To insist on access to non-GE food is not sufficient for dealing with the broad ramifications of a genetically modified food supply. The issues here go far beyond health effects and testing/labeling of new food products, and choice in the supermarket aisles. They reach into fundamental questions about how we evaluate technologies. The instrumentalist demonstration that a technology appears to “work” is short sighted if the longer-term consequences and ripple effects of the technology are ignored. The issues also reach into questions about how we organize agriculture and how we keep our fellow living beings alive. Industrial farming, of which GE food is only the most recent example, has forced a transition from food cultivation to food production.5 The emphasis on production dismisses an enormous range of metabolic, ecological and cultural considerations related to food.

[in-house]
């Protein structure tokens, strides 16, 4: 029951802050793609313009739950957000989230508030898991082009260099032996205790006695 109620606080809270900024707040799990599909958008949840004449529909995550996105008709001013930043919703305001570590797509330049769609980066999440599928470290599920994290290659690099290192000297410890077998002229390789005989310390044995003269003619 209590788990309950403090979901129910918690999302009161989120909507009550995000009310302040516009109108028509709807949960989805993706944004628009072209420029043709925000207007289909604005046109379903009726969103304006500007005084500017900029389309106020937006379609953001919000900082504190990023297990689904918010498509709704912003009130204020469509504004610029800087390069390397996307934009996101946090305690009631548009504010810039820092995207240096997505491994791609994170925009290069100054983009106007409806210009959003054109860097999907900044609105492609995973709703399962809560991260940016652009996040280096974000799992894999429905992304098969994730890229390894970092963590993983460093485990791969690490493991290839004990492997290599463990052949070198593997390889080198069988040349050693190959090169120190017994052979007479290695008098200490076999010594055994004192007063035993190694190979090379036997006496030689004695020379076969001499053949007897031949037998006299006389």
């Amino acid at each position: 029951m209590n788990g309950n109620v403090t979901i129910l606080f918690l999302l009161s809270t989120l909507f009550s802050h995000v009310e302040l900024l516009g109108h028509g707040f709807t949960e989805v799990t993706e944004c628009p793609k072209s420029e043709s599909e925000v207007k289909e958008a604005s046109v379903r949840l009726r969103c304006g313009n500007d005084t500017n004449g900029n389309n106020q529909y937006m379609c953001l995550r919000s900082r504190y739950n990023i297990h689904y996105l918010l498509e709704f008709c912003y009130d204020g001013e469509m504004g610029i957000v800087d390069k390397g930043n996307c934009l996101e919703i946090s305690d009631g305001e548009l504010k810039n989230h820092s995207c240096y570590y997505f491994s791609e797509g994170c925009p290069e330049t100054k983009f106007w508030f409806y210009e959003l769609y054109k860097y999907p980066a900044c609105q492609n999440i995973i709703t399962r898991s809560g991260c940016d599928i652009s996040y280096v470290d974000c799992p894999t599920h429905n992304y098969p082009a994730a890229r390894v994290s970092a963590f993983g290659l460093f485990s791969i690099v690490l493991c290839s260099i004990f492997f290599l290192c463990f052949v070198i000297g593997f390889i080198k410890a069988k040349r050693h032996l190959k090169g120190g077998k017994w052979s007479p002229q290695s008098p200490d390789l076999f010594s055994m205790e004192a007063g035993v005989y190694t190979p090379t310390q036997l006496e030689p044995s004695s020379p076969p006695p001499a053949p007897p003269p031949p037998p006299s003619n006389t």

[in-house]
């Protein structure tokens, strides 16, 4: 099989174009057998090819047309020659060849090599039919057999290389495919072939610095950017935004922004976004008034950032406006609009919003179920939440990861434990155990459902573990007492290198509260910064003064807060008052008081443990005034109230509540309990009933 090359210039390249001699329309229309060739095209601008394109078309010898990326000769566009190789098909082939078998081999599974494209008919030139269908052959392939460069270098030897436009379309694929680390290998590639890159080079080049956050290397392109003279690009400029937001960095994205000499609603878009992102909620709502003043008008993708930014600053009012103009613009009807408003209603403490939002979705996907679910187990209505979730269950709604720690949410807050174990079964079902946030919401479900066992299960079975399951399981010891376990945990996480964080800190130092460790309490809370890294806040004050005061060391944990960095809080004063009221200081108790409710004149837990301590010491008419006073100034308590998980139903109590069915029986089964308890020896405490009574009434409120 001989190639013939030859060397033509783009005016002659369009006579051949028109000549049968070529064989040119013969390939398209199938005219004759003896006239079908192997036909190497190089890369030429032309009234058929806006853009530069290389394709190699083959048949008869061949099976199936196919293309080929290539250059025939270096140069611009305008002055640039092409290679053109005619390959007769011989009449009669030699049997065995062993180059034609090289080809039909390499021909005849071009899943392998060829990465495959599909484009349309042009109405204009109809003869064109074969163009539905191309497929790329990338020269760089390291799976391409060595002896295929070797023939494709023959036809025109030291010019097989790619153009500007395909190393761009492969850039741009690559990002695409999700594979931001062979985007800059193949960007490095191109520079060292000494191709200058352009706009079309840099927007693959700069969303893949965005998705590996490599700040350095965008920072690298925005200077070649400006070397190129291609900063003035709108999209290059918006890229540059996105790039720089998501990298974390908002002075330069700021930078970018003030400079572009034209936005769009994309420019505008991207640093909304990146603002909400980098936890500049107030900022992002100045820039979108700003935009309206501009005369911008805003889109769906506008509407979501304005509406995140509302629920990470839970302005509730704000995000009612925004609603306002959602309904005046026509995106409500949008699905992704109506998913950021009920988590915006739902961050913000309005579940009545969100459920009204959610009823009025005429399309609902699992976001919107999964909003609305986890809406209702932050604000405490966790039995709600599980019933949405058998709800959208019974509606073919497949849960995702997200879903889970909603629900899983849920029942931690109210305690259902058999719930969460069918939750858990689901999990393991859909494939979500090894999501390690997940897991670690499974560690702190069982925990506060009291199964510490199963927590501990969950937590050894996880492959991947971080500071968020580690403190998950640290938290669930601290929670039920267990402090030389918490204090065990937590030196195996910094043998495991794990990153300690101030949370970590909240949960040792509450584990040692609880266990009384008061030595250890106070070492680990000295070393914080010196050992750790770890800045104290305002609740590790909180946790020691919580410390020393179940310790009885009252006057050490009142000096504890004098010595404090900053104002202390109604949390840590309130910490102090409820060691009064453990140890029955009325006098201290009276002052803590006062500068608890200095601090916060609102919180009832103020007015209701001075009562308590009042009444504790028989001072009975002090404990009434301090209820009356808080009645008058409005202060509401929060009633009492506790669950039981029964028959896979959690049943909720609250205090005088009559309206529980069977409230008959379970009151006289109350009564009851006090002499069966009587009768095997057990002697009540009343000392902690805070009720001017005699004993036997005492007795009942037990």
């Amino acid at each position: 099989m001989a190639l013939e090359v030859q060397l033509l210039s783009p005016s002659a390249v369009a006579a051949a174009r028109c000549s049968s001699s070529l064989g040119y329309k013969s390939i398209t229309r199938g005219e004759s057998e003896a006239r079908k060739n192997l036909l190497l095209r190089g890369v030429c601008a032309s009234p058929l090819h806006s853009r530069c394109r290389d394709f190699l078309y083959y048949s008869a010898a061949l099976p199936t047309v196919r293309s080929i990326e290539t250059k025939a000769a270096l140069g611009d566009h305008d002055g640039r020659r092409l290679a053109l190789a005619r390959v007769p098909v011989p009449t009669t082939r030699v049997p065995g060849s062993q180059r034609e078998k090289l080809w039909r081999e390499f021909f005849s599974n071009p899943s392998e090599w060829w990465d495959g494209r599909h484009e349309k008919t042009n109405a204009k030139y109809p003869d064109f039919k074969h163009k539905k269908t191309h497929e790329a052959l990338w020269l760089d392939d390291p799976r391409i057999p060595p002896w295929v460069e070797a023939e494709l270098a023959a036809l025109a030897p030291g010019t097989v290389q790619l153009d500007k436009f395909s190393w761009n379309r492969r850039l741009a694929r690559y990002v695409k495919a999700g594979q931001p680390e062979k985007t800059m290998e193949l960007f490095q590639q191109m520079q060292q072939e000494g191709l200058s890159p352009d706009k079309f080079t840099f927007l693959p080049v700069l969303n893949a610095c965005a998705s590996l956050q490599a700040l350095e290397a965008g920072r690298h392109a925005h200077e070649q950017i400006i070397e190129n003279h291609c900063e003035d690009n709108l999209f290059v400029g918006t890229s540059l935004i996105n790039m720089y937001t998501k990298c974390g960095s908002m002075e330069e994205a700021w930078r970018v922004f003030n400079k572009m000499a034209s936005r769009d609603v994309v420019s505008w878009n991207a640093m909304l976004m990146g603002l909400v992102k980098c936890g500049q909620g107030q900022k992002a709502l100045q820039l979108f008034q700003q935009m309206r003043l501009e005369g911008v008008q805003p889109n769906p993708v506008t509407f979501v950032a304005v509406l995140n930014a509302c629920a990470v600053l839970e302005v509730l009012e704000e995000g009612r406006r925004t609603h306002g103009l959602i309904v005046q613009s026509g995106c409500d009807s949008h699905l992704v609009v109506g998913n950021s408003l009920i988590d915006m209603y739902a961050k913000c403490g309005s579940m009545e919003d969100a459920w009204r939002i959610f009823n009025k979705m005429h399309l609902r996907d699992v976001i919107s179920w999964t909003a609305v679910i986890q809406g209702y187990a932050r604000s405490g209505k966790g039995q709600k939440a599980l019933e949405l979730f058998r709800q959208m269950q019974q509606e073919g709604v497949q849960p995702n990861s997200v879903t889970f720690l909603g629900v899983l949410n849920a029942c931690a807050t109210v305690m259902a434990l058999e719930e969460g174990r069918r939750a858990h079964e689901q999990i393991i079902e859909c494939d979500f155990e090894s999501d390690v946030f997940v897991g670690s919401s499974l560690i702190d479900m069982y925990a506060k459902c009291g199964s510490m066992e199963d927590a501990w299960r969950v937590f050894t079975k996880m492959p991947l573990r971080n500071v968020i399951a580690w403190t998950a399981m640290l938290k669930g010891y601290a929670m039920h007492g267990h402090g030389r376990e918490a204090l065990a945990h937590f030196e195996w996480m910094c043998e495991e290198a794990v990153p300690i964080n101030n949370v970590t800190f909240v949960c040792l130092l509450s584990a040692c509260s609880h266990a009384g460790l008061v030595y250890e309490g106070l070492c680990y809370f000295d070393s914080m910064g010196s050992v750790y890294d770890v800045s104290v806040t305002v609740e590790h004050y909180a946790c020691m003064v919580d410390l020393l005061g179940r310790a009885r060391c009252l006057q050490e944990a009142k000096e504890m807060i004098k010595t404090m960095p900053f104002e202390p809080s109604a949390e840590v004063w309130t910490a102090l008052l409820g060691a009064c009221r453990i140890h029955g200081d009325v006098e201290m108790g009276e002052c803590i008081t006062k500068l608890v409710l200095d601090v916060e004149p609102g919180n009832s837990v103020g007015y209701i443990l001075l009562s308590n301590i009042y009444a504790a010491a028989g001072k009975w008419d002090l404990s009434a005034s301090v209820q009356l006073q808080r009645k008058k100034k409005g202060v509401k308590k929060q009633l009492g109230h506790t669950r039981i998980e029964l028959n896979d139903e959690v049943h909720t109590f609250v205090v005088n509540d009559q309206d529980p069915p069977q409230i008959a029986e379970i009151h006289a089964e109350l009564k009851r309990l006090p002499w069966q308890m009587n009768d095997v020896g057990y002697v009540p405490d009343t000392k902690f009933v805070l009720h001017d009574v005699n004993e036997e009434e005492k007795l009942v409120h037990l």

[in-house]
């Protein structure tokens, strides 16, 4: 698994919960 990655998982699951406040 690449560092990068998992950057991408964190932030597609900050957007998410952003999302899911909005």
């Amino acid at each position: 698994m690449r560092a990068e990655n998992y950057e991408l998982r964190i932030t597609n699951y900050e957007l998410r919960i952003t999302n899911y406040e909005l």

Proponents of GE food promise that genetic engineering will increase food productivity. But they ignore a host of other relevant domains which need their integrity to be maintained—including the metabolism of our bodies, farming communities and cultures with their complex local knowledge systems, and the cultural resonance of cuisine. . . . .